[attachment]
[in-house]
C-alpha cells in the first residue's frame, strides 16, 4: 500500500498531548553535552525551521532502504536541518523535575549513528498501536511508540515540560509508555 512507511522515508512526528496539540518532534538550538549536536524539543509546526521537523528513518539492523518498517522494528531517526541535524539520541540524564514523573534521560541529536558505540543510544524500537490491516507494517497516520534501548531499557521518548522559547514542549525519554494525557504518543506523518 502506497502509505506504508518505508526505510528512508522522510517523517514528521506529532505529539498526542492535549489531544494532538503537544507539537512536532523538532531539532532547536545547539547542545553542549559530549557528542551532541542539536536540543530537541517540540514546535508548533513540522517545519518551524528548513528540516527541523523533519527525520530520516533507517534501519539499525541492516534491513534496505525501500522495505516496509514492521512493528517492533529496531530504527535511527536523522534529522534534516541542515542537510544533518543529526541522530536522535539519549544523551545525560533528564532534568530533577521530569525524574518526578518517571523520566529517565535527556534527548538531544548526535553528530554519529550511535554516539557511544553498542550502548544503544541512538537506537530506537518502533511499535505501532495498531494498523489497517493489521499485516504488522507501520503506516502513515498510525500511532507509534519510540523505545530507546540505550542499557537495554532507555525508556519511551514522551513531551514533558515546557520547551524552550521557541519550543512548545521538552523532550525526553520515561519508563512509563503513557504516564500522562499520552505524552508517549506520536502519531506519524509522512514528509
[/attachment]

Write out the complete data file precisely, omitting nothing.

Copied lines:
[in-house]
C-alpha cells in the first residue's frame, strides 16, 4: 500500500498531548553535552525551521532502504536541518523535575549513528498501536511508540515540560509508555 512507511522515508512526528496539540518532534538550538549536536524539543509546526521537523528513518539492523518498517522494528531517526541535524539520541540524564514523573534521560541529536558505540543510544524500537490491516507494517497516520534501548531499557521518548522559547514542549525519554494525557504518543506523518 502506497502509505506504508518505508526505510528512508522522510517523517514528521506529532505529539498526542492535549489531544494532538503537544507539537512536532523538532531539532532547536545547539547542545553542549559530549557528542551532541542539536536540543530537541517540540514546535508548533513540522517545519518551524528548513528540516527541523523533519527525520530520516533507517534501519539499525541492516534491513534496505525501500522495505516496509514492521512493528517492533529496531530504527535511527536523522534529522534534516541542515542537510544533518543529526541522530536522535539519549544523551545525560533528564532534568530533577521530569525524574518526578518517571523520566529517565535527556534527548538531544548526535553528530554519529550511535554516539557511544553498542550502548544503544541512538537506537530506537518502533511499535505501532495498531494498523489497517493489521499485516504488522507501520503506516502513515498510525500511532507509534519510540523505545530507546540505550542499557537495554532507555525508556519511551514522551513531551514533558515546557520547551524552550521557541519550543512548545521538552523532550525526553520515561519508563512509563503513557504516564500522562499520552505524552508517549506520536502519531506519524509522512514528509